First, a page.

Jim Jokisch had a project that became an Imgur sensation pretty much immediately: a Wolverine Adamantium skeleton prop replica.
I think this is fantastic! And I would imagine this would be fairly easy to replicate: start with a quality skeleton, prime and paint it with some good metallic paint, add a dogtag and figure out some blades. The priming and painting would take the longest. I’m not sure how I would do the blades. Maybe six matching knife blade with the handles removed, but that would make them dangerous. Maybe find someone who can cut some metal.
Either way, this is an awesome decoration!
I’m just coming off of a 15 day stretch of working some long days, but I am back finally! And to kick off my days of a regular schedule again, we’ve got Yakko Warner and the Wheel of Morality.
Fluffypants from Ontario, posted her and her husband’s Halloween costumes over at Craftster. This year, they decided to go back to one of their childhood favorites and do costumes from the “Animaniacs!” They couldn’t decide what pair of costumes to do, but randomly watching clips, for some reason they thought the Wheel of Morality would be hilarious. They decided on Yakko for her, and a sandwich board featuring the Wheel of Morality for her husband. He was being camera shy, so she couldn’t get him to pose for pictures.
For Yakko, Fluffypants bought the black shirt, but everything else was homemade. Her feet and gloves were reused from a costume a few years ago. She bought fleece and made a giant pair of brown pants and the belt, and made the buckle out of fun foam. The head was made from a plastic canvas frame, chair cushion foam, and fleece. She stuffed floral wire in each ear so they were poseable. It was a pretty fun costume but she had absolutely no field of vision!
The Wheel is built on top of a lazy Susan so it would spin, shown here in this video.
Sometimes, the best Halloween decorations are the simplest. Case in point, check out the windows in this house. The creatures you see in the windows are spray painted, flattened cardboard boxes. The boards are on the lower windows are painted polyurethane foam board that was cut into “planks” and painted.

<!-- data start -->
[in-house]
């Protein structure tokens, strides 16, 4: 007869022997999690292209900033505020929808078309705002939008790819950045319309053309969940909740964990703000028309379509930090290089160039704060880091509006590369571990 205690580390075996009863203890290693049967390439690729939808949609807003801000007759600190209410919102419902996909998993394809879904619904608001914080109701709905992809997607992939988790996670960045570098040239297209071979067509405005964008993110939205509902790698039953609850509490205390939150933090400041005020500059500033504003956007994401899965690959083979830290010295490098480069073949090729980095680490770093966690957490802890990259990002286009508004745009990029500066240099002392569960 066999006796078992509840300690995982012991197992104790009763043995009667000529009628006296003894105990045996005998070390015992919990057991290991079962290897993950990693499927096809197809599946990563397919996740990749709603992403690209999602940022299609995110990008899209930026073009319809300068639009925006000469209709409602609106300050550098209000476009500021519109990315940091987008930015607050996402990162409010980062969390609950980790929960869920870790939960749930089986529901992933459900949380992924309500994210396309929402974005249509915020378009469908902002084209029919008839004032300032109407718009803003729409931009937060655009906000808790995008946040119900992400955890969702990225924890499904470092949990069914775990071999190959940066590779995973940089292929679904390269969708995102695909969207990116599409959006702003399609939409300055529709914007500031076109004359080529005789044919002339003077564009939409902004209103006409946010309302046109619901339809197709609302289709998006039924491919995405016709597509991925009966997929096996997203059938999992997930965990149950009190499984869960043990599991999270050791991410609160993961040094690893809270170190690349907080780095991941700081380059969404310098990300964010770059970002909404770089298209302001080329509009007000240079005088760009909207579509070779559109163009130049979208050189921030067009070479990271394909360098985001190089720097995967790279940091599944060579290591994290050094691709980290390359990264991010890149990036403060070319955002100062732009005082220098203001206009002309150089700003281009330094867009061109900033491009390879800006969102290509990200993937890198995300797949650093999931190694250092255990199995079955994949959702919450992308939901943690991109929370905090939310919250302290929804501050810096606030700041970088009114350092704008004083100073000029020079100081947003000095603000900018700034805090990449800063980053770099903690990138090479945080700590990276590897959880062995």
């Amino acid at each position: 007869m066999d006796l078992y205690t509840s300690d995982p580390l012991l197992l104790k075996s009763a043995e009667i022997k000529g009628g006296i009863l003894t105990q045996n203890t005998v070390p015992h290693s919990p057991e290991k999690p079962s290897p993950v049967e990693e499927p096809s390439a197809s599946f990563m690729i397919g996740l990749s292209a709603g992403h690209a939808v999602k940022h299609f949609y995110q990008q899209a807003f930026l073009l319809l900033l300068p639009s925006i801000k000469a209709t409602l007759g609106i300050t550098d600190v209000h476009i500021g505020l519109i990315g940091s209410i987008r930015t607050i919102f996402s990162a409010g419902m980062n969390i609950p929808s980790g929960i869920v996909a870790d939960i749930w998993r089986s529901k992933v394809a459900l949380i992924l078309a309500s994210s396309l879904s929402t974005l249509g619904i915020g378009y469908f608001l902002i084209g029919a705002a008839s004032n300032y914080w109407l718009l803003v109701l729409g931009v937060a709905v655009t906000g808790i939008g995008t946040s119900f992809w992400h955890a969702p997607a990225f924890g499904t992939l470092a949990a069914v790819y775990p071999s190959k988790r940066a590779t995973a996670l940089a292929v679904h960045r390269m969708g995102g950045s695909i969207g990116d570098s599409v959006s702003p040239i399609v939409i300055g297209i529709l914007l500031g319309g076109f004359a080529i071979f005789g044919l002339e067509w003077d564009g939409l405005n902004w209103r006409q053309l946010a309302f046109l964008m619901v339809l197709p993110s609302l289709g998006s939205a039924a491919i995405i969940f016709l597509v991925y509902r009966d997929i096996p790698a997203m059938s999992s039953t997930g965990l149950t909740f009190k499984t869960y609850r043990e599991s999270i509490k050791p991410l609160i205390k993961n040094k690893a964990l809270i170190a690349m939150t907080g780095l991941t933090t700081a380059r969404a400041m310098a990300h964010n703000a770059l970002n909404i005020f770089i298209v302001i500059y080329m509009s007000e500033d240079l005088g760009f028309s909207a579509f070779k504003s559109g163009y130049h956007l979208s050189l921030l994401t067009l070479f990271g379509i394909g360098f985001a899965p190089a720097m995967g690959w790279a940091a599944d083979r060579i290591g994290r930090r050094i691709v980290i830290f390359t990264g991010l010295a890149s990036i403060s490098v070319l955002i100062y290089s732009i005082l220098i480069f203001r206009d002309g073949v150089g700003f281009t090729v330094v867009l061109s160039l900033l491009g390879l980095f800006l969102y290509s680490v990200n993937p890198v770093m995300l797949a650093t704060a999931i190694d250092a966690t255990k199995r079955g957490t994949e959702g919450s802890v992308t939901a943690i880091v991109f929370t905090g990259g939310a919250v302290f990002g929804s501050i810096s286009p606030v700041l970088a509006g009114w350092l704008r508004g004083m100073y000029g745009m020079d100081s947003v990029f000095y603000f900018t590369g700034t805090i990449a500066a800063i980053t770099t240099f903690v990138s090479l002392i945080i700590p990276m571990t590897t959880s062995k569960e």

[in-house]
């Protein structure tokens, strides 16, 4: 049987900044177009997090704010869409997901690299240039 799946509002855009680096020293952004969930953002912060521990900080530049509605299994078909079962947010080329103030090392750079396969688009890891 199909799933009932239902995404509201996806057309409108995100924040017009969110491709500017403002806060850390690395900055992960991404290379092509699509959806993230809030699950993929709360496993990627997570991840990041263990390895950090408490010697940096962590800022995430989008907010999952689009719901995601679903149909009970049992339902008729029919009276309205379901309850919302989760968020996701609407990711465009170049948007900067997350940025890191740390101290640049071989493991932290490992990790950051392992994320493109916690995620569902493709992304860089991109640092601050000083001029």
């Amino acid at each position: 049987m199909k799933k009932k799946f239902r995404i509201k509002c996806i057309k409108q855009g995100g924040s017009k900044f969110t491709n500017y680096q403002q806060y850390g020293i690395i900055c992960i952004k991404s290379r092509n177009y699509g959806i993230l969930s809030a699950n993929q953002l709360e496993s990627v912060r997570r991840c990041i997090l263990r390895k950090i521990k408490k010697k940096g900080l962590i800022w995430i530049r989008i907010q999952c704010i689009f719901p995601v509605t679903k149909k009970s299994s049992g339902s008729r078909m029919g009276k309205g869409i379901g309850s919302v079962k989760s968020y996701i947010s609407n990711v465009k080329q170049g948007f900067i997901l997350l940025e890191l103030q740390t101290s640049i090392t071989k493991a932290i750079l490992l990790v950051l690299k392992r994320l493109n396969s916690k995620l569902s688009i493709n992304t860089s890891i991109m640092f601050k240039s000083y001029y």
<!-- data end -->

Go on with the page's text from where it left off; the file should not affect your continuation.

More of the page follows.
SneakersRobinson posted his Halloween decorations recently to Imgur. He said he finally got his own place after living with roommates for a while, so he decided to do Halloween right this year by making his own Halloween decorations.
He started by making fake 2×4’s, by buying big sheets of polyurethane foam board and cutting them into planks. After cutting, he used a nail to make groves and some knots into the “wood”. From there, he got some light and dark drown spray paint and got to work. He said he also noticed that if you spray some spots excessively the paint will eat away some of the foam board which made making the knots a lot easier.
He then got the largest boxes he could find and cut them so they would lay flat. He looked online for some inspiration and started drawing an outline by freehand. After he had his outline, he cut them out with a box cutter.
After they were all cut out, he spray painted them black so they looked like shadows in the windows. When he was ready to start decorating, all SneakerRobinson had to do was place these guys in his windows.
If you’re into the classic, Victorian, and vintage style Halloween decorations, then you’re going to love this tutorial from DIY Home Sweet Home where you can make your own Halloween themed cloche using the simplest of materials. The tutorial only covers making the cloche itself, so filling it will be up to you and your imagination. If you need ideas, then try looking at these terrariums to start! Use your homemade cloche to display Halloween scenes, vintage inspired ephemera, miniatures, and anything else you can think of.
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Unfortunately, it’s not four-wheeled Batmobile we’d all love to take a spin in, but rather a Halloween decoration from Martha Stewart.
Peek into your backyard and your art-supply drawer — odds are you have everything you need to make this bat mobile.
Trace her free bat templates onto black card stock; cut them out and fold them according to template instructions. Make a small hole in the center of each bat with a tack. Poke a piece of thread through each hole, and knot it. Tie the bats to a found branch (painting it black is optional). Then hang the branch from two pieces of thread secured to the top of the window with flat thumbtacks.
One pointer I’d like to add: start keeping your eyes open for the right branch weeks before you start your Halloween decorating. When you find the one(s) you like, bring them into a garage or some other climate controlled area, and let them dry out completely. It’s also a good time to check the branches over for bugs. And if you decide to paint your branch, here’s a great tutorial on the best way to do it.
We’ve all seen those spooktacular photos where the subject is somehow levitating. If you’ve wondered on how you can achieve the effect, then this tutorial from Jodie and Jen on Eighteen25.com will give you some great tips. You’ll need a tripod for the best results, and you’ll need to know how to use Photoshop as well (the tutorial is great, but clearly intended for folks who are familiar with the photo editing program already). The possibilities are endless though, and the photo shoot itself would be loads of fun. Kick your Halloween spirit into high gear with this delightful idea, and be sure to share the results with your friends here at Geek Crafts.
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